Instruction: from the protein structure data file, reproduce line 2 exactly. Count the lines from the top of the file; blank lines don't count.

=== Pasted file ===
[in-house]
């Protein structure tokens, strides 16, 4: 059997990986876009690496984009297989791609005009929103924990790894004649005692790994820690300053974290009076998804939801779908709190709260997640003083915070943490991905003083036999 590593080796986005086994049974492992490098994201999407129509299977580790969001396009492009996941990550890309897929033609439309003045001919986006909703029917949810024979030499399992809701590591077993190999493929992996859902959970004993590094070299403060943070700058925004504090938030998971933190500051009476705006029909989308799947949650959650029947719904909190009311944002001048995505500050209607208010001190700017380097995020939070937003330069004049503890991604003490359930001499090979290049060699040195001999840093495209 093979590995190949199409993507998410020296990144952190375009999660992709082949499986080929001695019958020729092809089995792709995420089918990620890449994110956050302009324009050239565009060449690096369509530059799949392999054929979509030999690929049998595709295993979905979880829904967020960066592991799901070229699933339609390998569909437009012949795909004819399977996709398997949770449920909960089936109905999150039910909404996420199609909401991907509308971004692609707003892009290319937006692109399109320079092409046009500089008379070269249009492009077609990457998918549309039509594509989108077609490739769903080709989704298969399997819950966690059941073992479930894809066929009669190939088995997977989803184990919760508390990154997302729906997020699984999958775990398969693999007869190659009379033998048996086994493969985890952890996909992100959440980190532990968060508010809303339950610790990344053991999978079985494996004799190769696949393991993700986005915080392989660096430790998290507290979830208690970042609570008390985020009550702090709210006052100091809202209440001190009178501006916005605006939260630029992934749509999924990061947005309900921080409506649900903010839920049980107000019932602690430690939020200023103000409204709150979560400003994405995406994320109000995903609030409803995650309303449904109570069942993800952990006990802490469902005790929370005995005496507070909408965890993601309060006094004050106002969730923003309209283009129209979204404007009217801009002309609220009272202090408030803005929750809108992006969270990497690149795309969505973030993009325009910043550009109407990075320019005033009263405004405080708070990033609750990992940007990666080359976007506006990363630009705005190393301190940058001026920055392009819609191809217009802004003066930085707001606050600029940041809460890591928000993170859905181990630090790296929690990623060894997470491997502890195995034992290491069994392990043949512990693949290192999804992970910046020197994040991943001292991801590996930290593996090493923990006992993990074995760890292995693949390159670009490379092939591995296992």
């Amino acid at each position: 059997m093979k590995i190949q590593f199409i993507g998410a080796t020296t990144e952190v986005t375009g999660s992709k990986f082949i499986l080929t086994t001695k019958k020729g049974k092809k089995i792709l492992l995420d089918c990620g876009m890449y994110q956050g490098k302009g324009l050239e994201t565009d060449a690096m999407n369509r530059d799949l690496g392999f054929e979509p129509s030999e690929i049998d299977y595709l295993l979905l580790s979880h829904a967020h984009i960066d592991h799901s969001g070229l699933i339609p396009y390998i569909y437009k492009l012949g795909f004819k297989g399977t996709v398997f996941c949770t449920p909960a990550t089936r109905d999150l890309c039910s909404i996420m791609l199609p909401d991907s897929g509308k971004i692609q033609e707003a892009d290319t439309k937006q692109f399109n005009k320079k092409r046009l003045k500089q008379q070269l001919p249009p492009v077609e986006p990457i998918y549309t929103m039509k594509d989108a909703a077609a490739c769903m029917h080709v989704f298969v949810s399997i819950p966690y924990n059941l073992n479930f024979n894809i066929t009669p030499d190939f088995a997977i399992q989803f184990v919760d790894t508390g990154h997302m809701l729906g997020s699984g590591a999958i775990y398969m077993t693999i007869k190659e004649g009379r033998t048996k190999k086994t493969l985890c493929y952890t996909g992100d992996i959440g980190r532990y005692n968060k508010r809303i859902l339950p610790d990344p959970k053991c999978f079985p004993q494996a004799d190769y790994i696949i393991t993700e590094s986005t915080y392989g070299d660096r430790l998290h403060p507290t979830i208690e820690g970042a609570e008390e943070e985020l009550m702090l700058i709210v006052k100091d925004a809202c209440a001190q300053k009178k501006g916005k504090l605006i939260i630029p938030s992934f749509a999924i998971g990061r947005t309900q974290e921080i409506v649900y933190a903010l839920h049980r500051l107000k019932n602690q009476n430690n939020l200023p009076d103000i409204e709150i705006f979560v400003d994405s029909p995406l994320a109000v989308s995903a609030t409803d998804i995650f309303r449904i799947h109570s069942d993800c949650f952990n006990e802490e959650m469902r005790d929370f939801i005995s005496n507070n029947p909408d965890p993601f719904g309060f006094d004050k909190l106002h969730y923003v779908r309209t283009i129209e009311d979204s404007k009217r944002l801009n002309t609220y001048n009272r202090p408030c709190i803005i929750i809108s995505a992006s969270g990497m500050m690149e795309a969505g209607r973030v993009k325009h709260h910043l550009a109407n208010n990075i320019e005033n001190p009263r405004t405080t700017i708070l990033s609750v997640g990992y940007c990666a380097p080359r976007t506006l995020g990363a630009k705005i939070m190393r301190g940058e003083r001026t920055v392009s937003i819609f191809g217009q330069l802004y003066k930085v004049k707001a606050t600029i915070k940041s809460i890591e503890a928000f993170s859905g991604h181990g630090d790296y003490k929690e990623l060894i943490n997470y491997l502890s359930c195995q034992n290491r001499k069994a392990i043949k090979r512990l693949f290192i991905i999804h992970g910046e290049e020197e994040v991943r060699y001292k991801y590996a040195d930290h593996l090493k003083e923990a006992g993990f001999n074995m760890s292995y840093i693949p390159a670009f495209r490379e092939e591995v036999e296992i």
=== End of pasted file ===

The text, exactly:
């Protein structure tokens, strides 16, 4: 059997990986876009690496984009297989791609005009929103924990790894004649005692790994820690300053974290009076998804939801779908709190709260997640003083915070943490991905003083036999 590593080796986005086994049974492992490098994201999407129509299977580790969001396009492009996941990550890309897929033609439309003045001919986006909703029917949810024979030499399992809701590591077993190999493929992996859902959970004993590094070299403060943070700058925004504090938030998971933190500051009476705006029909989308799947949650959650029947719904909190009311944002001048995505500050209607208010001190700017380097995020939070937003330069004049503890991604003490359930001499090979290049060699040195001999840093495209 093979590995190949199409993507998410020296990144952190375009999660992709082949499986080929001695019958020729092809089995792709995420089918990620890449994110956050302009324009050239565009060449690096369509530059799949392999054929979509030999690929049998595709295993979905979880829904967020960066592991799901070229699933339609390998569909437009012949795909004819399977996709398997949770449920909960089936109905999150039910909404996420199609909401991907509308971004692609707003892009290319937006692109399109320079092409046009500089008379070269249009492009077609990457998918549309039509594509989108077609490739769903080709989704298969399997819950966690059941073992479930894809066929009669190939088995997977989803184990919760508390990154997302729906997020699984999958775990398969693999007869190659009379033998048996086994493969985890952890996909992100959440980190532990968060508010809303339950610790990344053991999978079985494996004799190769696949393991993700986005915080392989660096430790998290507290979830208690970042609570008390985020009550702090709210006052100091809202209440001190009178501006916005605006939260630029992934749509999924990061947005309900921080409506649900903010839920049980107000019932602690430690939020200023103000409204709150979560400003994405995406994320109000995903609030409803995650309303449904109570069942993800952990006990802490469902005790929370005995005496507070909408965890993601309060006094004050106002969730923003309209283009129209979204404007009217801009002309609220009272202090408030803005929750809108992006969270990497690149795309969505973030993009325009910043550009109407990075320019005033009263405004405080708070990033609750990992940007990666080359976007506006990363630009705005190393301190940058001026920055392009819609191809217009802004003066930085707001606050600029940041809460890591928000993170859905181990630090790296929690990623060894997470491997502890195995034992290491069994392990043949512990693949290192999804992970910046020197994040991943001292991801590996930290593996090493923990006992993990074995760890292995693949390159670009490379092939591995296992």